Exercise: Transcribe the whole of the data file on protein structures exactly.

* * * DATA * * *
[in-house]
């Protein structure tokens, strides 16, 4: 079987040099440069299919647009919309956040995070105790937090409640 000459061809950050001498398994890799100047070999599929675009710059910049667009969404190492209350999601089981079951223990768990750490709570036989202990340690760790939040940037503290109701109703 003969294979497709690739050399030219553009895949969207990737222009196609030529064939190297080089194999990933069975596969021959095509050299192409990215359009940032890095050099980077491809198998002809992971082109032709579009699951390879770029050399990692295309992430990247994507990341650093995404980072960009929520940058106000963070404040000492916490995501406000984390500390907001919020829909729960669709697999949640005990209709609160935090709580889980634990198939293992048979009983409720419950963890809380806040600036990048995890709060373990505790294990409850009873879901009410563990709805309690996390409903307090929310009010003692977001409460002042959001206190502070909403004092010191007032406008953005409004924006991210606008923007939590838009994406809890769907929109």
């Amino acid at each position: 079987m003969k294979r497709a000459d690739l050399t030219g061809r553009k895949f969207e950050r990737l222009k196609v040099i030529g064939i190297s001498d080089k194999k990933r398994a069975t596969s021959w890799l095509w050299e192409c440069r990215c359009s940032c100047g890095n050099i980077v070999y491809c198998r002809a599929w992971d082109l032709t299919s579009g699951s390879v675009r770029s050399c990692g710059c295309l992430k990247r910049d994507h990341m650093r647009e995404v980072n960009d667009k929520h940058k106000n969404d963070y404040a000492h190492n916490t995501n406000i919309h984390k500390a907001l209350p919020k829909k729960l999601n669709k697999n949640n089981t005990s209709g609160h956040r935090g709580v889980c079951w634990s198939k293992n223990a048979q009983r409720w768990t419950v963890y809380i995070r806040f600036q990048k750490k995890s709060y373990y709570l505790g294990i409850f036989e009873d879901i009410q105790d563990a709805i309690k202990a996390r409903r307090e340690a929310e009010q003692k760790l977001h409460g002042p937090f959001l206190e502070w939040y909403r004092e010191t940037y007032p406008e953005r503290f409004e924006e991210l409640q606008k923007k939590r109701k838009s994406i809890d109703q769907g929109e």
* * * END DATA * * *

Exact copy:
[in-house]
């Protein structure tokens, strides 16, 4: 079987040099440069299919647009919309956040995070105790937090409640 000459061809950050001498398994890799100047070999599929675009710059910049667009969404190492209350999601089981079951223990768990750490709570036989202990340690760790939040940037503290109701109703 003969294979497709690739050399030219553009895949969207990737222009196609030529064939190297080089194999990933069975596969021959095509050299192409990215359009940032890095050099980077491809198998002809992971082109032709579009699951390879770029050399990692295309992430990247994507990341650093995404980072960009929520940058106000963070404040000492916490995501406000984390500390907001919020829909729960669709697999949640005990209709609160935090709580889980634990198939293992048979009983409720419950963890809380806040600036990048995890709060373990505790294990409850009873879901009410563990709805309690996390409903307090929310009010003692977001409460002042959001206190502070909403004092010191007032406008953005409004924006991210606008923007939590838009994406809890769907929109």
């Amino acid at each position: 079987m003969k294979r497709a000459d690739l050399t030219g061809r553009k895949f969207e950050r990737l222009k196609v040099i030529g064939i190297s001498d080089k194999k990933r398994a069975t596969s021959w890799l095509w050299e192409c440069r990215c359009s940032c100047g890095n050099i980077v070999y491809c198998r002809a599929w992971d082109l032709t299919s579009g699951s390879v675009r770029s050399c990692g710059c295309l992430k990247r910049d994507h990341m650093r647009e995404v980072n960009d667009k929520h940058k106000n969404d963070y404040a000492h190492n916490t995501n406000i919309h984390k500390a907001l209350p919020k829909k729960l999601n669709k697999n949640n089981t005990s209709g609160h956040r935090g709580v889980c079951w634990s198939k293992n223990a048979q009983r409720w768990t419950v963890y809380i995070r806040f600036q990048k750490k995890s709060y373990y709570l505790g294990i409850f036989e009873d879901i009410q105790d563990a709805i309690k202990a996390r409903r307090e340690a929310e009010q003692k760790l977001h409460g002042p937090f959001l206190e502070w939040y909403r004092e010191t940037y007032p406008e953005r503290f409004e924006e991210l409640q606008k923007k939590r109701k838009s994406i809890d109703q769907g929109e």